The following is drawn principally from a leaflet published by the Emperor Charles League of Prayer (www.emperorcharles.org):
Charles of Austria was born on the 17th August 1887 at Persenbeug castle in Lower Austria. His parents were the Archduke Otto of Austria and the Princess Maria Josepha of Saxony, the sister of the last King of Saxony. The Emperor Franz-Joseph I was Charles’ Great Uncle.
Charles was brought up consciously as a Catholic, receiving a mainly military but also political training. The young prince received little public attention, and he grew up to be a charming young man, devoted to his tasks whatever they were, charitable always, reverent and pious. “His greatest joy,” however, “was in being allowed to be an altar boy,” his tutor recalled. From a young age Karl had a special, life-long devotion to the Holy Eucharist and to the Sacred Heart. From his earliest childhood his life was accompanied by a prayer group, after a nun blessed with the marks of the stigmata, had foretold great suffering and personal attacks for Charles in the future. From an early age, Charles developed a great love of Holy Communion and the Blessed Virgin Mary. Throughout his life he sought to resolve all important decisions through prayer.
On the 21st October 1911, he married Princess Zita of Bourbon, daughter of the Duke of Parma. After their wedding Karl turned to her and said, “Now we must help each other to go to heaven.” In ten years of happy and exemplary marriage, they were blessed with eight children.*
On the 28th June 1914, the murder of the Archduke Franz Ferdinand at Sarajevo resulted in Charles becoming the heir to the throne of the Austro-Hungarian Empire. The death of the Emperor Franz-Joseph in the middle of the war was followed by Charles’ enthronement on the 21st November 1916 as Emperor of Austria. On the 30th December 1916 he was crowned Apostolic King of Hungary.
For Charles the inheritance of crowns was a personal vocation given to him from God’s hand. This duty in the service of his peoples was both unrenounceable and sacred. It was to be carried out if necessary in loving submission even at the expense of his own life as a true Follower of Christ. In the universal and faith-serving tradition of his house, he saw the alternative to nationalism and the other fatal currents of the twentieth century whose beginning would encompass the destruction of his empire. Throughout all this, the Empress was his strongest human support.
Charles’ rule expressed Catholic Social Teaching. His highly personal efforts to secure a peace were at the centre of his activities throughout a terrible war. On account of his political ideas, his beatification honored him as the pioneer and patron of a truly united Europe.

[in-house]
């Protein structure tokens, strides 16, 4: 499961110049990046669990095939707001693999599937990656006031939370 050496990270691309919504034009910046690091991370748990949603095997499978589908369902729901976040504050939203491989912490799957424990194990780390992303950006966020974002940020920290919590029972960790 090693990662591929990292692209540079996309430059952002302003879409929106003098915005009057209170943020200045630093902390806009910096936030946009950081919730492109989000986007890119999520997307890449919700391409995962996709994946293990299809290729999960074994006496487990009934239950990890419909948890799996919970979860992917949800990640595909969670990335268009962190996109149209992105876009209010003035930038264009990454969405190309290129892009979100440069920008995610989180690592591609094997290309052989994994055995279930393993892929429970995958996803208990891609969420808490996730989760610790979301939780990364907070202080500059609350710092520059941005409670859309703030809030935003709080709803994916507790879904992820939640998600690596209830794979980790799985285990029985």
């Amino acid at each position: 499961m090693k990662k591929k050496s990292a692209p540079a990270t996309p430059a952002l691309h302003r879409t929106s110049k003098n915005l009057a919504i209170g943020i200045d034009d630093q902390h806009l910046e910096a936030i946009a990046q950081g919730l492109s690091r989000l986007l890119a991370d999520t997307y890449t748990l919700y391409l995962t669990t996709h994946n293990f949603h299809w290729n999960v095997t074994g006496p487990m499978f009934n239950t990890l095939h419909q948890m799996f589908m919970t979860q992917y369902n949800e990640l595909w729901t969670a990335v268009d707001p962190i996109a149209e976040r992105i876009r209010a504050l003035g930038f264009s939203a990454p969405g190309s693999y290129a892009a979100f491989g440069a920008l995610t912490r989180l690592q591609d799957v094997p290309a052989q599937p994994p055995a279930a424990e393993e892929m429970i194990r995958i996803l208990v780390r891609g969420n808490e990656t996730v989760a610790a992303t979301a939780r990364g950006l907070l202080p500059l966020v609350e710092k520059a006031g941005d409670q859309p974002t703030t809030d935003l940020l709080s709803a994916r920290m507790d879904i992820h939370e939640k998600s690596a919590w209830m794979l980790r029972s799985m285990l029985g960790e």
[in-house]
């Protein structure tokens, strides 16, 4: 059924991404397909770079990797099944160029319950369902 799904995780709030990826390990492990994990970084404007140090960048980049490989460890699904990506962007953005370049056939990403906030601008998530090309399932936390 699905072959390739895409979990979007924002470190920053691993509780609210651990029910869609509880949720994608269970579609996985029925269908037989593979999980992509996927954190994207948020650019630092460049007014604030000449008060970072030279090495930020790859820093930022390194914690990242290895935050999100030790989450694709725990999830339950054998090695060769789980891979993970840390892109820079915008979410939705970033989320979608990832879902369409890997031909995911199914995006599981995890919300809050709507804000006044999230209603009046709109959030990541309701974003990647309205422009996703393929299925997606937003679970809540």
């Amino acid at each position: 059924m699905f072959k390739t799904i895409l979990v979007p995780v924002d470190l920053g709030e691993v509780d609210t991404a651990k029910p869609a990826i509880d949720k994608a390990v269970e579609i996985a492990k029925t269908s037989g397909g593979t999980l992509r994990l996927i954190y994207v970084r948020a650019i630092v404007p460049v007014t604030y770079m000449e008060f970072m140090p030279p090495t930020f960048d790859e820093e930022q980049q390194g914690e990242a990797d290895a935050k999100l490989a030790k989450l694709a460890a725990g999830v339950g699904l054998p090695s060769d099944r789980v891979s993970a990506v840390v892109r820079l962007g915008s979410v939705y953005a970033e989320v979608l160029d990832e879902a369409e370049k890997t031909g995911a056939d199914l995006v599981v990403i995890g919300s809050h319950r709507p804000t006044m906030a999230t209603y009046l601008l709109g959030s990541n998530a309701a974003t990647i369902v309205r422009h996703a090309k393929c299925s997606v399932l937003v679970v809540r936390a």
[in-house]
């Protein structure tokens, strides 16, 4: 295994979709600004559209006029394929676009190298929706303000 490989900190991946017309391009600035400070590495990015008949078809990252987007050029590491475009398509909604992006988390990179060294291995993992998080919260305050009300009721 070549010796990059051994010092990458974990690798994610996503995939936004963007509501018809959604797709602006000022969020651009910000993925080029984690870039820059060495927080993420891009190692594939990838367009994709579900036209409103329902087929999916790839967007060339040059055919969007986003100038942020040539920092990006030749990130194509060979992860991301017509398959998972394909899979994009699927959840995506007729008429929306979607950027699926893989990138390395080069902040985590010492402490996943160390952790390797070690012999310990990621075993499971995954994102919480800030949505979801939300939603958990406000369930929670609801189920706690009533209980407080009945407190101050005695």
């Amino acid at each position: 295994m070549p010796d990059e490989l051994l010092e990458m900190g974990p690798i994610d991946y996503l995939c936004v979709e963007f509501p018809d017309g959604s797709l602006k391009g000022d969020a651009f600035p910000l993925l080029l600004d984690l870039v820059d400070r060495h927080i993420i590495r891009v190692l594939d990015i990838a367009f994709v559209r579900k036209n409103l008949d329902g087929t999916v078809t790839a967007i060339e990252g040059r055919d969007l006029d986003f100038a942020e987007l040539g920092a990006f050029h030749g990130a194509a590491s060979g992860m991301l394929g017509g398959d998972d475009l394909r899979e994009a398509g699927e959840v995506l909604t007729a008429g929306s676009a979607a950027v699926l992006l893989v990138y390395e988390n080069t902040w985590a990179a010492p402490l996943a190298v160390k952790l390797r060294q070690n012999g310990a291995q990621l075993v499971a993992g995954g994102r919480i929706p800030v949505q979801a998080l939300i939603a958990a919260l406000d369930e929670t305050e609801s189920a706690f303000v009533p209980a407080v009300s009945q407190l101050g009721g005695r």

He created a social legal framework which is partly in force even today. Moreover, as practically the only statesman who was himself also a soldier, he had personal experience of the horrors of the front. As Commander-in Chief he made great efforts to humanize military tactics where conditions permitted.
Charles saw himself opposed by a violent propaganda inspired by international forces which actively worked for the destruction of his empire and therefore had a vested interest in discrediting him personally. These forces influenced also large parts of the leading internal military, social and political circles.
His constant sensitive conscience and courageous conduct enabled the transition to a post-war 0rder to occur without a civil war. Nevertheless both he and his wife were deprived of their homeland birthright and practically all of their possessions.
Loyal to his coronation oath and the express wishes of the Pope who feared Bolshevism was set to engulf central Europe, Charles tried after the war to take up again his ruling responsibilities in Hungary. Two attempts failed owing to the treason and dishonesty of his subordinates. King and Queen were first imprisoned and then exiled to Madeira, together with their children.
There the family lived in impoverished conditions where the already physically weak Emperor con- tracted a painful illness which finally killed him. Just as he had accepted dutifully the inheritance of crowns, he now accepted with equanimity also from God’s hand the cross of exile, painful illness and death, again as a sacrifice for his peoples.
Pardoning and forgiving all, he died on the 1st April 1922, his gaze fixed on the Blessed Sacrament.
Karl, Emperor of Austria and King of Hungary, said goodbye to his wife, Empress Zita. “I’ll love you forever”, he declared, just as he had eleven years earlier when they were married. Then he called his first born son Otto, to “witness how a Catholic and an Emperor conducts himself when dying.” The Emperor received the Sacrament of the Sick and spoke his last words: “Thy Holy Will be done. Jesus, Jesus, come! Yes—yes. My Jesus, Thy will be done—Jesus.”
The motto of his life was as he repeated on his death-bed:
MY ENTIRE EFFORTS ARE ALWAYS IN ALL THINGS TO RECOGNIZE AND FOLLOW AS CLEARLY AS POSSIBLE THE WILL OF GOD EVEN IN ALL ITS COMPLETENESS.
* I first met the Emperor’s eldest son, the Archduke Otto, at Cambridge University sometime in the late 1950s; and I remained in touch with him intermittently over the years until his death in 2011. I last saw him in Rome, at the Beatification of his father in October 2004, when I was blessed to be a concelebrant with Pope St. John Paul II at the great Mass in St Peter’s Square.
Next Wednesday, October 18, EWTN will broadcast a program in which Fr Mitch Pacwa will be taking with several people connected with the cause for Karl’s canonization, including a member of the Habsburg family – Her Imperial and Royal Highness, Princess Maria Anna Galitzine, the daughter of Archduke Rudolf of Austria who was the youngest son of Emperor Karl I.
A book I highly recommend: A Heart for Europe, by James & Joanna Bogle. It tells the whole of this great and very moving story.